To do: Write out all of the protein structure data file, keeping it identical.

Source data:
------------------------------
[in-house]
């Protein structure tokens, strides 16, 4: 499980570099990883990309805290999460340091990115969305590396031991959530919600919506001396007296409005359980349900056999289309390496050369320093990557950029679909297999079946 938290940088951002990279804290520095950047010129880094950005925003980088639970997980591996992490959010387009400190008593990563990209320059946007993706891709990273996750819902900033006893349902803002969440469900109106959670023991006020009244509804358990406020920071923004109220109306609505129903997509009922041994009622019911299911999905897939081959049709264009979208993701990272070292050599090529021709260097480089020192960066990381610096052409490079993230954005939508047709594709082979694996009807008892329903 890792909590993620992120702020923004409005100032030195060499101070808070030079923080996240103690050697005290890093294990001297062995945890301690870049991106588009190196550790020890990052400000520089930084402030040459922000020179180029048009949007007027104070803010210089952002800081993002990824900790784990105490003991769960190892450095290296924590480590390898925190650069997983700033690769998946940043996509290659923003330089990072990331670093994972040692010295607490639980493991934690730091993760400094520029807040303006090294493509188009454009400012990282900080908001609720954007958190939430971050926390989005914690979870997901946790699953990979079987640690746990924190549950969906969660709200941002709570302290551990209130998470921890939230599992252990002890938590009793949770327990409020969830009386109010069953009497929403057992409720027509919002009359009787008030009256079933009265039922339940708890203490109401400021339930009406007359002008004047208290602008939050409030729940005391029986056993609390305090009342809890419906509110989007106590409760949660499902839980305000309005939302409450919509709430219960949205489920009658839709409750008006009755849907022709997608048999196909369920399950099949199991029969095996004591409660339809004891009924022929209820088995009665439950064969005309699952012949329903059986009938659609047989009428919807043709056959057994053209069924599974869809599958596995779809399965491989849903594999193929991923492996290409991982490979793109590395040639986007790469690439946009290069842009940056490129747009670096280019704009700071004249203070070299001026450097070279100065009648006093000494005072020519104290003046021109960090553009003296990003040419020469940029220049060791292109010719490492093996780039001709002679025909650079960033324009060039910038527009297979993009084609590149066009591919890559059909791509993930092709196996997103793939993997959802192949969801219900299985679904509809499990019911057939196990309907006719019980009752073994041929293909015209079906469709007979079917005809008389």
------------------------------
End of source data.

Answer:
[in-house]
């Protein structure tokens, strides 16, 4: 499980570099990883990309805290999460340091990115969305590396031991959530919600919506001396007296409005359980349900056999289309390496050369320093990557950029679909297999079946 938290940088951002990279804290520095950047010129880094950005925003980088639970997980591996992490959010387009400190008593990563990209320059946007993706891709990273996750819902900033006893349902803002969440469900109106959670023991006020009244509804358990406020920071923004109220109306609505129903997509009922041994009622019911299911999905897939081959049709264009979208993701990272070292050599090529021709260097480089020192960066990381610096052409490079993230954005939508047709594709082979694996009807008892329903 890792909590993620992120702020923004409005100032030195060499101070808070030079923080996240103690050697005290890093294990001297062995945890301690870049991106588009190196550790020890990052400000520089930084402030040459922000020179180029048009949007007027104070803010210089952002800081993002990824900790784990105490003991769960190892450095290296924590480590390898925190650069997983700033690769998946940043996509290659923003330089990072990331670093994972040692010295607490639980493991934690730091993760400094520029807040303006090294493509188009454009400012990282900080908001609720954007958190939430971050926390989005914690979870997901946790699953990979079987640690746990924190549950969906969660709200941002709570302290551990209130998470921890939230599992252990002890938590009793949770327990409020969830009386109010069953009497929403057992409720027509919002009359009787008030009256079933009265039922339940708890203490109401400021339930009406007359002008004047208290602008939050409030729940005391029986056993609390305090009342809890419906509110989007106590409760949660499902839980305000309005939302409450919509709430219960949205489920009658839709409750008006009755849907022709997608048999196909369920399950099949199991029969095996004591409660339809004891009924022929209820088995009665439950064969005309699952012949329903059986009938659609047989009428919807043709056959057994053209069924599974869809599958596995779809399965491989849903594999193929991923492996290409991982490979793109590395040639986007790469690439946009290069842009940056490129747009670096280019704009700071004249203070070299001026450097070279100065009648006093000494005072020519104290003046021109960090553009003296990003040419020469940029220049060791292109010719490492093996780039001709002679025909650079960033324009060039910038527009297979993009084609590149066009591919890559059909791509993930092709196996997103793939993997959802192949969801219900299985679904509809499990019911057939196990309907006719019980009752073994041929293909015209079906469709007979079917005809008389």